Integration of ISO13485:2016 & ISO9001:2015 

Integration of ISO13485:2016 and ISO9001:2015 requirements into a single management system is facilitated by correspondence tables given in ISO13485:2016, these provide quite a high level comparison of the standards and an organisation would have to scrutinise the details of the requirements in order to ensure compliance. 

It is interesting to note that there are two tables provided, one comparing ISO13485:2016 to ISO9001:2015, and one comparing ISO9001:2015 to ISO13485:2016 – in the former many areas of ISO13485:2016 are identified as not addressed by ISO9001:2015, however in the latter there are no areas of ISO9001:2015 considered as not addressed by the ISO13485:2016 standard, this is considered a simplistic view however might be mitigated by an organisations position in the supply chain. 

An ‘out and out’ medical device designer and manufacturer who already must meet regulatory requirements for their products may indeed be largely compliant with ISO9001:2015, however with ability to exclude non-applicable ISO13485:2016 requirements were justified, for those lower down the supply chain who might legitimately exclude many of the direct regulatory related requirements as they have no direct regulatory exposure, simply flow down by commercial contracts, the gaps may be wider than ISO13485:2016 tables would indicate. 

A key area of concern would be section 4 of ISO9001:2015 regarding ‘context of the organisation’, although this is considered also mitigated by the fact that this section of the standard has little in terms of requirements for documented information, and outlines business practices that many organisations may well already have in place, albeit level of formality and documentation may vary dependant on organisational size and position in the supply chain.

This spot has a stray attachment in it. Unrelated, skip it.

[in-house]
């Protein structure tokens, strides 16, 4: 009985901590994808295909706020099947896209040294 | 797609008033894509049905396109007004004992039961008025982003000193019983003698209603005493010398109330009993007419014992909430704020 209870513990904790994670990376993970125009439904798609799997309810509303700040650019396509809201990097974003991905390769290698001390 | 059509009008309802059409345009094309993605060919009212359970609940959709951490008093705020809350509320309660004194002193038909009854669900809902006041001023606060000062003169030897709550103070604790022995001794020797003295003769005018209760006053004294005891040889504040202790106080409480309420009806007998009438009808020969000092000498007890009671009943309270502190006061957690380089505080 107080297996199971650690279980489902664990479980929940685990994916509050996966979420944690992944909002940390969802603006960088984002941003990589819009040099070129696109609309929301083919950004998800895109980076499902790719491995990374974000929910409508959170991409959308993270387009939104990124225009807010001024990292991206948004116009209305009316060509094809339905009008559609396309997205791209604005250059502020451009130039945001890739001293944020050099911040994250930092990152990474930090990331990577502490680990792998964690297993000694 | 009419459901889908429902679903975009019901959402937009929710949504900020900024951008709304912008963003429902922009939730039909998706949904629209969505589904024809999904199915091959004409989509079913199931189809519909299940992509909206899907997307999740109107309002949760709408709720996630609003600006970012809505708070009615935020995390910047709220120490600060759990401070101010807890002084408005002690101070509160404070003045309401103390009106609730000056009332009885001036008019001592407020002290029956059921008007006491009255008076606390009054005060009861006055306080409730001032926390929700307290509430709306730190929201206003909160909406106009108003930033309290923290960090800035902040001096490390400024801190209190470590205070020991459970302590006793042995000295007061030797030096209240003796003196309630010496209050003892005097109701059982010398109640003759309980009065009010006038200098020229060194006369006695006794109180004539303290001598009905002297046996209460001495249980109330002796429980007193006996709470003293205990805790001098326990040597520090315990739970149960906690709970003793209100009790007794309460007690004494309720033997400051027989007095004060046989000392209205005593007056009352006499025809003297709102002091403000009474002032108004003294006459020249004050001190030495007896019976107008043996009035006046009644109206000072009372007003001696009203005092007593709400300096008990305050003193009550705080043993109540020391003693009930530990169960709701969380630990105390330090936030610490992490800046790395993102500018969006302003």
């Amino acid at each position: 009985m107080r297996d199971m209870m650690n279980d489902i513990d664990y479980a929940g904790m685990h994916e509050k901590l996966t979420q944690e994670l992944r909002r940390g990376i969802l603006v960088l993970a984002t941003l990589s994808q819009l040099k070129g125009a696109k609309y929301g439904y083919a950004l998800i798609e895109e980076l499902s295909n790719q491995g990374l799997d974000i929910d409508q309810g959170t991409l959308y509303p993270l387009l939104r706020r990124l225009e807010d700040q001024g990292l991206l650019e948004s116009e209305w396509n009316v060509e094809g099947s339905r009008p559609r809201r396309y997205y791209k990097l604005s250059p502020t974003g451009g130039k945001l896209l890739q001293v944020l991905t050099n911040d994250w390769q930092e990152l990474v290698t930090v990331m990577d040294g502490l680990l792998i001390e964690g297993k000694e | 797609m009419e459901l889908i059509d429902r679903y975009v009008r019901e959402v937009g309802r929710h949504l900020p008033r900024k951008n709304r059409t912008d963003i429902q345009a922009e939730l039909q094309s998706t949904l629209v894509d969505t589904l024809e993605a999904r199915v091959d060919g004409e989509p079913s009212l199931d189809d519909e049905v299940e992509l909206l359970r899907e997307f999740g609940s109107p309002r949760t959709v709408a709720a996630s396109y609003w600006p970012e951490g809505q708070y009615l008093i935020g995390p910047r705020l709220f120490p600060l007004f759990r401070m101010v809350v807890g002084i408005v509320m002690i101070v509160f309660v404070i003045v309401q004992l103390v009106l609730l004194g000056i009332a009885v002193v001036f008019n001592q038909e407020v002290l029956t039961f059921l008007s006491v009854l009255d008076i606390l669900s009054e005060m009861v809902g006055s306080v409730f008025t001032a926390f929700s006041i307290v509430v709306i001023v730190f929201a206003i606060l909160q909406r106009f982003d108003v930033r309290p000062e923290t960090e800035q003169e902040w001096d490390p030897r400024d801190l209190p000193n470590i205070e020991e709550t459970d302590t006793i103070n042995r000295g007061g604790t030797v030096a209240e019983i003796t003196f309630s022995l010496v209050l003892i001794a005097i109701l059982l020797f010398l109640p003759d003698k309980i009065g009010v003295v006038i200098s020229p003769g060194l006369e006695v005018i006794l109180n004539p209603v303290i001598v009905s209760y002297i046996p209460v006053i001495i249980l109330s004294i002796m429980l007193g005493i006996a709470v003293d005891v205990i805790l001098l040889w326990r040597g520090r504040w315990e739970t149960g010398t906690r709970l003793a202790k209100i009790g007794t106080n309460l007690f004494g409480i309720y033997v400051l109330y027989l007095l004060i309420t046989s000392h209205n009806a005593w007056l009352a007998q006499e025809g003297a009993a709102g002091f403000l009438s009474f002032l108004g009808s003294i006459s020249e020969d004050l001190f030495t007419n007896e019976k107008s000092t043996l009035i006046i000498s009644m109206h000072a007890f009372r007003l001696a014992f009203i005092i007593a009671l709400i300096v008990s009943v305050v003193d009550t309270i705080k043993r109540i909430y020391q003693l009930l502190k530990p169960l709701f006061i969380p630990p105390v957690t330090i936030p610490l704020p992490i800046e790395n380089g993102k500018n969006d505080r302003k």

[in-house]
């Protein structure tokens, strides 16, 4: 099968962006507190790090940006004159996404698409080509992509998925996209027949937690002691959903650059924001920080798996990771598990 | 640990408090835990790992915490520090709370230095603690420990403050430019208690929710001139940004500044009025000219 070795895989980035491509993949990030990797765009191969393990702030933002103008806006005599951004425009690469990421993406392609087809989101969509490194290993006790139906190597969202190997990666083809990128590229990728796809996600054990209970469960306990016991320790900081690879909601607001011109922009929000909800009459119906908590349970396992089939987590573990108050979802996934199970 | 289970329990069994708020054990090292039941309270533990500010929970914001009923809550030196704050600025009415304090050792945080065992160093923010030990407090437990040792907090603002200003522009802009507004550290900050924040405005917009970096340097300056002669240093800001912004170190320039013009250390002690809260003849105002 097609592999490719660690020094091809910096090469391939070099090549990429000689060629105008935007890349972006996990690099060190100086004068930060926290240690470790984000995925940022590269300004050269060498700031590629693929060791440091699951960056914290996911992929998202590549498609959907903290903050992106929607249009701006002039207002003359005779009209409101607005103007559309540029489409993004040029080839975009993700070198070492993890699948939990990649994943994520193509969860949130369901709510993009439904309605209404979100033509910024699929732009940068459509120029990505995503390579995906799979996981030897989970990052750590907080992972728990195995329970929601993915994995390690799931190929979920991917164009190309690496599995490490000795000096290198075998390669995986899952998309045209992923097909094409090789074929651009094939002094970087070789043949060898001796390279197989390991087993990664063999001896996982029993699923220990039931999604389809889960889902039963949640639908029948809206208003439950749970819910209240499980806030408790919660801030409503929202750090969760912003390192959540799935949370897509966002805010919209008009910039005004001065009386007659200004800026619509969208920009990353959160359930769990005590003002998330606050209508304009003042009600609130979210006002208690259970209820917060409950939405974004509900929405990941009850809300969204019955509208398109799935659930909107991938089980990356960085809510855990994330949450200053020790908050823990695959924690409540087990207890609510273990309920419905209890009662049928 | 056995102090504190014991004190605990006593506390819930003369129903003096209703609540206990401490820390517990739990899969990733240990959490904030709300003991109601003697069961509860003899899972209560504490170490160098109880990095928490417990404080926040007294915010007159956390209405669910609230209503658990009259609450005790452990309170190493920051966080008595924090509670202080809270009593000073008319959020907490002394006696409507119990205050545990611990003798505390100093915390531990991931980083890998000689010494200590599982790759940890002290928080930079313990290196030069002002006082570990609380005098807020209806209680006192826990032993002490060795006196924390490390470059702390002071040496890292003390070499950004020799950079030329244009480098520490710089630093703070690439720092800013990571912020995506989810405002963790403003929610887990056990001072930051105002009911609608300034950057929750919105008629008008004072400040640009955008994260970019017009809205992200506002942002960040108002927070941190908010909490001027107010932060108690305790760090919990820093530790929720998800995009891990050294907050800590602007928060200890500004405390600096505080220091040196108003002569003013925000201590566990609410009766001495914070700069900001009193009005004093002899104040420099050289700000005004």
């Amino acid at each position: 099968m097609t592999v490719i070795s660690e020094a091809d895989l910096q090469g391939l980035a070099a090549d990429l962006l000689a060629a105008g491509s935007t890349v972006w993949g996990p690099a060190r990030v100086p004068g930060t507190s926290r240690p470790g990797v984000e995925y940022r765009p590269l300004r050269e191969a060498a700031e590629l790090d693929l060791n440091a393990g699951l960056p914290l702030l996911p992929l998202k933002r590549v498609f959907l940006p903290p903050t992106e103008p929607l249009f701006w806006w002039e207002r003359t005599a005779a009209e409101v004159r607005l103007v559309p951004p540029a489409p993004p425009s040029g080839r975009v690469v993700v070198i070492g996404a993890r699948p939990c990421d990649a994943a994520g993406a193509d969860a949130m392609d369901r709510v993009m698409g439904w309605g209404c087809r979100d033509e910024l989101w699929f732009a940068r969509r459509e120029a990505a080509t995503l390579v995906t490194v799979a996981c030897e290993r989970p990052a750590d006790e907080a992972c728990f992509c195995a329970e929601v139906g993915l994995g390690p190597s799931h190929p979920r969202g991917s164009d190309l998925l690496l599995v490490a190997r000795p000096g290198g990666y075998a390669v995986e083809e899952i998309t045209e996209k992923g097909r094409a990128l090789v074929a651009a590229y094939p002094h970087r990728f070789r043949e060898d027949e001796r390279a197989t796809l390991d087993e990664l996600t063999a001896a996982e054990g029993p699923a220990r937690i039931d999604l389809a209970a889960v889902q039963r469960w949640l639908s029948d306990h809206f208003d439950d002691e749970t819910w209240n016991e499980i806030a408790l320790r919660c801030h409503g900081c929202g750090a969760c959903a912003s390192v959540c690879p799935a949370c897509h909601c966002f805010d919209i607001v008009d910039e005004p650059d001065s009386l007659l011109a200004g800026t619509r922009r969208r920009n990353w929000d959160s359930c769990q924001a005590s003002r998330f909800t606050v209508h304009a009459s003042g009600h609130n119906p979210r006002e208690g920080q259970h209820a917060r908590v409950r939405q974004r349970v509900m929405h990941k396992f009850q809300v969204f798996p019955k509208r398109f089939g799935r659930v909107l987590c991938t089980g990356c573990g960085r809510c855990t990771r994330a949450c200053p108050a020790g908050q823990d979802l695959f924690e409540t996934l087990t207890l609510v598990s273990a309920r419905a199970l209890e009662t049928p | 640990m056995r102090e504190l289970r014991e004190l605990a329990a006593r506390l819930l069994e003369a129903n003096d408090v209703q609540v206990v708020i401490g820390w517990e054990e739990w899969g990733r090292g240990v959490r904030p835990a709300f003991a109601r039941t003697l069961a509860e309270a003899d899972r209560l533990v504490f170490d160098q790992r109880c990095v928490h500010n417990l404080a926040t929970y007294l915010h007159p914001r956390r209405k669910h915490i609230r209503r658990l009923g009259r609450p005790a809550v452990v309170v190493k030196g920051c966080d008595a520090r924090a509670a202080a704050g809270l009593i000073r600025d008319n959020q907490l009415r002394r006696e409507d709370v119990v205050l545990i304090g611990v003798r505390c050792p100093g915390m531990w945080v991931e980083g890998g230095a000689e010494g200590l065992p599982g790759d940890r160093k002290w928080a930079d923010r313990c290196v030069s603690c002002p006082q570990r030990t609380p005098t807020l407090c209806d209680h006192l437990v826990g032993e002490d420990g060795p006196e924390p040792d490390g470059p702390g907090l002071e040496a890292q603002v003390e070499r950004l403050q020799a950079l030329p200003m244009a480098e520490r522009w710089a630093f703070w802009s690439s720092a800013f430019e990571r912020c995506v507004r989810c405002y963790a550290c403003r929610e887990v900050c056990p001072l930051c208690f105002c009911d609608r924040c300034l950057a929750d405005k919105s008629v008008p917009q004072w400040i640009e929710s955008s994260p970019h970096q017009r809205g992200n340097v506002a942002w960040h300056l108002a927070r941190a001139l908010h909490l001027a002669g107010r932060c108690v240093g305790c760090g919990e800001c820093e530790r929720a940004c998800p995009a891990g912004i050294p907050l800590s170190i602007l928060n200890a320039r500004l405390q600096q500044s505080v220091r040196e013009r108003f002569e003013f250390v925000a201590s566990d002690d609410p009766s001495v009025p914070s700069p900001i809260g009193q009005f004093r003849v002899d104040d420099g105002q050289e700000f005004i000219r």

Summary

In summary, it is important to note the divergence of ISO13485:2016 and ISO9001:2015, although this divergence is not considered to prohibit a single management system covering all requirements. 

Whilst comparison tables of clauses may facilitate integration the devil, as always, is in the detail and its important to note the essential characteristics of both standards to ensure compliance to all requirements. 

A detailed gap analysis would be required for anyone wishing to combine both standards in an integrated system, and the level of work required would be dependant on direction of travel from ISO9001:2015 to ISO13485:2016, or ISO13485:2016 to ISO9001:2015, as well as appropriate consideration of the organisational context including position in the medical device supply chain for further consideration of the implications of integration.


 

This is a guest blog by Martin Greenaway of MGX Consultants. Martin has over 30 years engineering, manufacturing and quality management experience. 

More recently, Martin has been an Assessment Manager at the United Kingdom Accreditation Service, assessing certification bodies under ISO/IEC17020, 17021 and 17065, with technical assessment in ISO9001, AS91XX, ISO13485 and the Machinery Directive.